Christmas and New Year Financial Pressure greater than ever before

A year of lockdowns, closures and furloughing means that this winter and Christmas season is going to be one of the hardest yet. 

We all know that Christmas can be a particularly tough time of year financially. The expectation to spend and increased incentives to borrow mean that many wind up in long-term debt come January. 

This year, the effects of the outbreak and extended lockdown mean the Christmas period could be the toughest yet. An early payday in December puts workers on track for a financially drawn out January. 

Employers have the power to stop financial pressures from having a lasting impact and give their staff a better 2021. 

Financial pressure and the first lockdown

Whilst the furlough scheme has supported employees throughout the outbreak, an extended period of reduced wages has had a devastating impact.

In total, 9 million were furloughed at a possible 80% of regular income. The average monthly household expendable income has been reduced by £515 – a 17% reduction (CEBR). 

2.87 million people affected by coronavirus are now at risk of long-term debt problems (StepChange, Tackling the coronavirus debt problem). 

A second lockdown and a second period of strain

As we moved out of the first lockdown, there were high hopes for a steep recovery. A second has challenged an already delicate financial situation for many. 

A survey by Compare the Market found that 35% of people are concerned about paying bills throughout a second lockdown. 33% say that they will struggle to look after their families (Compare the Market).

When it comes to our mental wellbeing, the shorter days and continued measures means that this second phase is going to be tougher mentally. 

Paul Farmer, Chief Executive of mental health charity Mind, says that a second lockdown could be “the greatest test of our mental health this year”.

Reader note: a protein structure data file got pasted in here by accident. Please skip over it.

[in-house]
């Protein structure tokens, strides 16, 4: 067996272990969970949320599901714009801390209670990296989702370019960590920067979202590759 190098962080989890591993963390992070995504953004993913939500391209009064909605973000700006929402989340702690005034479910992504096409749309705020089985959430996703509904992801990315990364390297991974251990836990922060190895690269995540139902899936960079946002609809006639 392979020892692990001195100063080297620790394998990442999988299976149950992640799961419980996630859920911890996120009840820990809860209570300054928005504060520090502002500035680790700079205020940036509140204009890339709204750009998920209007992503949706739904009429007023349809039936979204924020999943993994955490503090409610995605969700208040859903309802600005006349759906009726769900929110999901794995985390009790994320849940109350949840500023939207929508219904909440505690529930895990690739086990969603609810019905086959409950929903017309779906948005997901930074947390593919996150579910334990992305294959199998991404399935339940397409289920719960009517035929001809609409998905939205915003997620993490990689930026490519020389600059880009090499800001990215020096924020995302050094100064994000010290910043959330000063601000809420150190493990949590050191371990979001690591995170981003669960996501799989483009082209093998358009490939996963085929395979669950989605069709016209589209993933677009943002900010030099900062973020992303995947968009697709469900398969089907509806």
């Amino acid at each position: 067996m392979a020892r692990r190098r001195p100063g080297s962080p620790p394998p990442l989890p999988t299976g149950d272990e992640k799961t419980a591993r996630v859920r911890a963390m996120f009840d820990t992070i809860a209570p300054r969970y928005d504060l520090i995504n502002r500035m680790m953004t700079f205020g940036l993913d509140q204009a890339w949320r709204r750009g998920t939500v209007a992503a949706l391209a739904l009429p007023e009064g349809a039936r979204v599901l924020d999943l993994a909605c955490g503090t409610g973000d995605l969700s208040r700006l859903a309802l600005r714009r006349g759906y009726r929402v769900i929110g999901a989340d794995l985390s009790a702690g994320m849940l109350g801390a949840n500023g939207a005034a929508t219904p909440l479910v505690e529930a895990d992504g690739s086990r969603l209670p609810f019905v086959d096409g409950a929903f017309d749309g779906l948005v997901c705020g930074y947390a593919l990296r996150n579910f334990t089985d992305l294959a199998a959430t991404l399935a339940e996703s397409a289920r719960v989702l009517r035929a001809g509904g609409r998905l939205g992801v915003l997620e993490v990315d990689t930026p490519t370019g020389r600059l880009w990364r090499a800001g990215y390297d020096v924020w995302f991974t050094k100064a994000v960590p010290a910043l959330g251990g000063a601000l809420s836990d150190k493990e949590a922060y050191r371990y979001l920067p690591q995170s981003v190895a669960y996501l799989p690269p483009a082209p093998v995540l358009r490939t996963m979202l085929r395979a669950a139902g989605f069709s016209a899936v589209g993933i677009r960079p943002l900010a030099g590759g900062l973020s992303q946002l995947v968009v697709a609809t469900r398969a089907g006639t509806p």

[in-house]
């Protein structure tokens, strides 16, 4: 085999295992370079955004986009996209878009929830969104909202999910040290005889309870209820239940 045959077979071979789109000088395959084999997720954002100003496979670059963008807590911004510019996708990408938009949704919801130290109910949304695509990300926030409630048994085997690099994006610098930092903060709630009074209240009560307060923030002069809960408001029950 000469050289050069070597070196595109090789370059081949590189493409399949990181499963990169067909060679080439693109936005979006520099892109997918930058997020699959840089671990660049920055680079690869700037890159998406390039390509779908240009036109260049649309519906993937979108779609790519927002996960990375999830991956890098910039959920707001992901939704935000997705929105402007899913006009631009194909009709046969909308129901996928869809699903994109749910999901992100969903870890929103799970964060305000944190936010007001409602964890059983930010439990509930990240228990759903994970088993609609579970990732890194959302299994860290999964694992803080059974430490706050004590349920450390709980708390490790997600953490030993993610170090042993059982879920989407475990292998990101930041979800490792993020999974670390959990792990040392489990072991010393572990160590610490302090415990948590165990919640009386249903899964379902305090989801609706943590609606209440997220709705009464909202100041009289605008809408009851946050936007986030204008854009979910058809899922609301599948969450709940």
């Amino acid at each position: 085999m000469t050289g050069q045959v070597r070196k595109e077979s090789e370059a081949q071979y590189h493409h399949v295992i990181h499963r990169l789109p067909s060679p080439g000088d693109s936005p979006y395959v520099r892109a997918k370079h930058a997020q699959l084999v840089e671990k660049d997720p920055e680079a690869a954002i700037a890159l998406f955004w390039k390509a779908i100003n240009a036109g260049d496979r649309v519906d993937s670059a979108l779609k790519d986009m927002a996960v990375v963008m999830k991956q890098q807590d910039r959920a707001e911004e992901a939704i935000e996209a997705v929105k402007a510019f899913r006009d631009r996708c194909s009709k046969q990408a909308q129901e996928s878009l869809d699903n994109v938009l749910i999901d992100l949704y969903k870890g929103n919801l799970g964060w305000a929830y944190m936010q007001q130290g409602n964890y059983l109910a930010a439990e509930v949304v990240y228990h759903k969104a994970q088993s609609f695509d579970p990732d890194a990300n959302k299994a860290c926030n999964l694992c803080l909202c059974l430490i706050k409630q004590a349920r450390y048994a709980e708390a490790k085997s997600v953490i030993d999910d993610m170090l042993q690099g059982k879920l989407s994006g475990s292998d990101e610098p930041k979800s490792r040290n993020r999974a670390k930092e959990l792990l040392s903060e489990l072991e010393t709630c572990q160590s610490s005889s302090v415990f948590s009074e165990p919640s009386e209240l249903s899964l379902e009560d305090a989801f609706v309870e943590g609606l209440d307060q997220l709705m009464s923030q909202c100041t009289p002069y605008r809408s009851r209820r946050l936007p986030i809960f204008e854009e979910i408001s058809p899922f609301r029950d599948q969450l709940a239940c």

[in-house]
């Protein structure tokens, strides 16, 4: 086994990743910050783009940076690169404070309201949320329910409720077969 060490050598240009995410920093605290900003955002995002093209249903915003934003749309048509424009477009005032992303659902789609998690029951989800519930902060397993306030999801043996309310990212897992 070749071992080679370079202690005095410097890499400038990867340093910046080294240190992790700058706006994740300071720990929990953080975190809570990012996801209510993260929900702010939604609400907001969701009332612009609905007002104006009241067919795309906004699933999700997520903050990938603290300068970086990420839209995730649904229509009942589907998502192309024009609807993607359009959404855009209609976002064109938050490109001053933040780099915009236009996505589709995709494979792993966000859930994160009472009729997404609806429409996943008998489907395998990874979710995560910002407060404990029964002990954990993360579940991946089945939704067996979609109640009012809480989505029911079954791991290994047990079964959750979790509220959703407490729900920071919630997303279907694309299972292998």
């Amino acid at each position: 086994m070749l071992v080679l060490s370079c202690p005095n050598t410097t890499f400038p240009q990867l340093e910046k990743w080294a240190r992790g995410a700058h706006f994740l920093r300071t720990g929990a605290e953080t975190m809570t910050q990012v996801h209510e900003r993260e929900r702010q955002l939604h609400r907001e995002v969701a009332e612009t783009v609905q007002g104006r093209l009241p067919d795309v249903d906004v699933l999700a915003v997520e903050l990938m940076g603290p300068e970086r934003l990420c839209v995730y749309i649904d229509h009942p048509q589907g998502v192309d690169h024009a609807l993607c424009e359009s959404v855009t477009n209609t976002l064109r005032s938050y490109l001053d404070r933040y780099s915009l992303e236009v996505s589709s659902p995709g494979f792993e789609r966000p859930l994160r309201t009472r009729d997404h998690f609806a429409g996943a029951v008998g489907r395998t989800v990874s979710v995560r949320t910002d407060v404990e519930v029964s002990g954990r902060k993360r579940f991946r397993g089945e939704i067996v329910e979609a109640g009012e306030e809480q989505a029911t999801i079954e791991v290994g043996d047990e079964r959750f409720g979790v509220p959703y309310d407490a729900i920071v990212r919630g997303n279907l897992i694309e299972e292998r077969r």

Christmas expense and the January blues

80% say that they overspend every year in December after receiving their early pay cheque. This means that 1 in 6, equivalent to 8 million adults are expected to be in debt by mid January (Wagestream survey).

Deloitte predicts that holiday retail sales are still forecast to rise by 1 – 1.5%. This demonstrates that families will still want to prioritise celebrating at Christmas. 

What can be done?

It’s certainly not all doom and gloom. As an employer, you’re in the perfect position to be a financial lifeline for your staff and make the Christmas period a better one.

Earned Wage Access

As we’ve seen throughout this outbreak, increased liquidity is vital to helping us survive. That doesn’t stop when it comes to our wages. 

Earned wage access or earned salary access schemes provide employees with access to their wages as they’re earned. 

Earned wage access provides effective liquidity. EWA means that they can cover unexpected expenses, manage money better and build towards a more secure financial future. 

This increased liquidity has already helped Wagestream users throughout the lockdown. 

86% of users have said that Wagestream has made them feel less stressed throughout the COVID period  

67% said Wagestream makes them feel more in control 

46% have avoided using a payday loan throughout the COVID period 

If you want to take action now, and stop the financial pressures of 2020 going into the new year, provide your staff with earned wage access today.